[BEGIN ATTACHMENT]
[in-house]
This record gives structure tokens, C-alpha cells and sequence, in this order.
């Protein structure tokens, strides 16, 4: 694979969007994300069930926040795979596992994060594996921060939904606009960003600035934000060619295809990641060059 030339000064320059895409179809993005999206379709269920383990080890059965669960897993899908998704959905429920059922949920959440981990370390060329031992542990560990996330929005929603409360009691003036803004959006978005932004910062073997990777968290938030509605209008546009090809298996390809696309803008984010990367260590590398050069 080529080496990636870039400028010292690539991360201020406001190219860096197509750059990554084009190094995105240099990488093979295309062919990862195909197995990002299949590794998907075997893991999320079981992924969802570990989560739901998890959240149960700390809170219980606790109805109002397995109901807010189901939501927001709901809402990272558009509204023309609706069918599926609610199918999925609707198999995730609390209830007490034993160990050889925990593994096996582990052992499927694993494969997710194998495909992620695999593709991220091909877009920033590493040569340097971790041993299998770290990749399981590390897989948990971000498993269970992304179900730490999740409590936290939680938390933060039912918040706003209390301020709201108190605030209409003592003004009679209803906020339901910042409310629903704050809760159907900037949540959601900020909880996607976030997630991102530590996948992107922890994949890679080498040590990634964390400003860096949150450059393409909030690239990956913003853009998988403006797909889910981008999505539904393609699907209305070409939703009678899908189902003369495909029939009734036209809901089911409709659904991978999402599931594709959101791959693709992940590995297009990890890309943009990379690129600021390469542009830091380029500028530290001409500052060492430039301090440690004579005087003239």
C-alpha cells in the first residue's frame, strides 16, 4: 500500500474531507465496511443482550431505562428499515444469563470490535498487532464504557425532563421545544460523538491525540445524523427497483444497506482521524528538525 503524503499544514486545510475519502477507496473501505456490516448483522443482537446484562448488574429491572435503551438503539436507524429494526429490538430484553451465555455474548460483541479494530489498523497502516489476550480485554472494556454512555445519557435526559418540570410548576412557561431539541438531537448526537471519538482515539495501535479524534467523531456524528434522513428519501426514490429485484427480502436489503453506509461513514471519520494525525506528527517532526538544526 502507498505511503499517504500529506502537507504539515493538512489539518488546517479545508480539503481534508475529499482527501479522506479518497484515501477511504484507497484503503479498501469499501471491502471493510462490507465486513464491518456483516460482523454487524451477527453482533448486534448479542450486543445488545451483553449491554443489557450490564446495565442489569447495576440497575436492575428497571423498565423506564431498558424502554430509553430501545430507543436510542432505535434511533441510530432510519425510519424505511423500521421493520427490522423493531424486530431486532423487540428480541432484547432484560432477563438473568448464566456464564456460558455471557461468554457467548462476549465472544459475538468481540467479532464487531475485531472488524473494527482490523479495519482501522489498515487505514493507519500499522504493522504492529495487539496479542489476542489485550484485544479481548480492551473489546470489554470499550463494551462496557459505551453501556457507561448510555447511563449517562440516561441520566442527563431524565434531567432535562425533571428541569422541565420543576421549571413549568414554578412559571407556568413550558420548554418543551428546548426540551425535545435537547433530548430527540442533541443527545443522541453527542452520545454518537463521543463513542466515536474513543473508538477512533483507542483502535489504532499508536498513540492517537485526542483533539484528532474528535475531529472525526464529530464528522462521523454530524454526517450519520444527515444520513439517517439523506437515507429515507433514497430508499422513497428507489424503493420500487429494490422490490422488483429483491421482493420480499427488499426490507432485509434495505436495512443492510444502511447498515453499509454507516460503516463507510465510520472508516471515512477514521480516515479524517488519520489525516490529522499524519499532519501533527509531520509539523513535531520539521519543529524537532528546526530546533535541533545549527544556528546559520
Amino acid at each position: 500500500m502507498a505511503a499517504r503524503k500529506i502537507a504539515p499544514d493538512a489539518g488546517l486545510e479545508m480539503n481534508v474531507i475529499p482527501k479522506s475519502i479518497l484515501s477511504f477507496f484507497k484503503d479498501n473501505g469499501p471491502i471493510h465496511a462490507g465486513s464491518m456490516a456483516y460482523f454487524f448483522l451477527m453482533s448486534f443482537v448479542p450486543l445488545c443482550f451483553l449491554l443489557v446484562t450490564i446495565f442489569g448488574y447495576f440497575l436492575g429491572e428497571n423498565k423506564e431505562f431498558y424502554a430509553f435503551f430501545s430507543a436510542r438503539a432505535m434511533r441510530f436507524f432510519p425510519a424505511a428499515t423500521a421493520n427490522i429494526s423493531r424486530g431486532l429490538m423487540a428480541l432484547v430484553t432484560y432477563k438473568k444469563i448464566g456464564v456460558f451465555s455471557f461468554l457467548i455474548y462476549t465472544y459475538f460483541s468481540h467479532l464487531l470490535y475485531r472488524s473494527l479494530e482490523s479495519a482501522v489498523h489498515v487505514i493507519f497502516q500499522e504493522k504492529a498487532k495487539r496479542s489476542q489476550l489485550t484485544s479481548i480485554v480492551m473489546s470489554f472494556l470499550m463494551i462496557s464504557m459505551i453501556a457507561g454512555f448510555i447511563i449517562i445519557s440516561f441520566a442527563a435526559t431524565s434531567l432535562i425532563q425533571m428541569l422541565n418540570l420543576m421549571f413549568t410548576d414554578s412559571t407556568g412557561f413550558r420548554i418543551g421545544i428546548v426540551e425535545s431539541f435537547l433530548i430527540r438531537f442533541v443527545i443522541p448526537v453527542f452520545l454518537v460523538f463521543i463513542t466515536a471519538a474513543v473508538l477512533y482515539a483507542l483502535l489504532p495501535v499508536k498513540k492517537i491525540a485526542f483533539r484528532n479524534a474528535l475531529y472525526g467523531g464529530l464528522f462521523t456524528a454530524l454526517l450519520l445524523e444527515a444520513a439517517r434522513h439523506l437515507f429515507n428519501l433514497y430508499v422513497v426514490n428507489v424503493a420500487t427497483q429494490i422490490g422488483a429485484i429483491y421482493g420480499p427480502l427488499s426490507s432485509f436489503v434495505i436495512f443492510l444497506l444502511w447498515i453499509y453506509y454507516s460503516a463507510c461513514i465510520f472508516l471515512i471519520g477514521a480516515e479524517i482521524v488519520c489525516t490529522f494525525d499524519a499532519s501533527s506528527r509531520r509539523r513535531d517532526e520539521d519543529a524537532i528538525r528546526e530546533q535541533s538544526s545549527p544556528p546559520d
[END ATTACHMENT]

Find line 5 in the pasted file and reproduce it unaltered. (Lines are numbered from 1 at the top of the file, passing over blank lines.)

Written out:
Amino acid at each position: 500500500m502507498a505511503a499517504r503524503k500529506i502537507a504539515p499544514d493538512a489539518g488546517l486545510e479545508m480539503n481534508v474531507i475529499p482527501k479522506s475519502i479518497l484515501s477511504f477507496f484507497k484503503d479498501n473501505g469499501p471491502i471493510h465496511a462490507g465486513s464491518m456490516a456483516y460482523f454487524f448483522l451477527m453482533s448486534f443482537v448479542p450486543l445488545c443482550f451483553l449491554l443489557v446484562t450490564i446495565f442489569g448488574y447495576f440497575l436492575g429491572e428497571n423498565k423506564e431505562f431498558y424502554a430509553f435503551f430501545s430507543a436510542r438503539a432505535m434511533r441510530f436507524f432510519p425510519a424505511a428499515t423500521a421493520n427490522i429494526s423493531r424486530g431486532l429490538m423487540a428480541l432484547v430484553t432484560y432477563k438473568k444469563i448464566g456464564v456460558f451465555s455471557f461468554l457467548i455474548y462476549t465472544y459475538f460483541s468481540h467479532l464487531l470490535y475485531r472488524s473494527l479494530e482490523s479495519a482501522v489498523h489498515v487505514i493507519f497502516q500499522e504493522k504492529a498487532k495487539r496479542s489476542q489476550l489485550t484485544s479481548i480485554v480492551m473489546s470489554f472494556l470499550m463494551i462496557s464504557m459505551i453501556a457507561g454512555f448510555i447511563i449517562i445519557s440516561f441520566a442527563a435526559t431524565s434531567l432535562i425532563q425533571m428541569l422541565n418540570l420543576m421549571f413549568t410548576d414554578s412559571t407556568g412557561f413550558r420548554i418543551g421545544i428546548v426540551e425535545s431539541f435537547l433530548i430527540r438531537f442533541v443527545i443522541p448526537v453527542f452520545l454518537v460523538f463521543i463513542t466515536a471519538a474513543v473508538l477512533y482515539a483507542l483502535l489504532p495501535v499508536k498513540k492517537i491525540a485526542f483533539r484528532n479524534a474528535l475531529y472525526g467523531g464529530l464528522f462521523t456524528a454530524l454526517l450519520l445524523e444527515a444520513a439517517r434522513h439523506l437515507f429515507n428519501l433514497y430508499v422513497v426514490n428507489v424503493a420500487t427497483q429494490i422490490g422488483a429485484i429483491y421482493g420480499p427480502l427488499s426490507s432485509f436489503v434495505i436495512f443492510l444497506l444502511w447498515i453499509y453506509y454507516s460503516a463507510c461513514i465510520f472508516l471515512i471519520g477514521a480516515e479524517i482521524v488519520c489525516t490529522f494525525d499524519a499532519s501533527s506528527r509531520r509539523r513535531d517532526e520539521d519543529a524537532i528538525r528546526e530546533q535541533s538544526s545549527p544556528p546559520d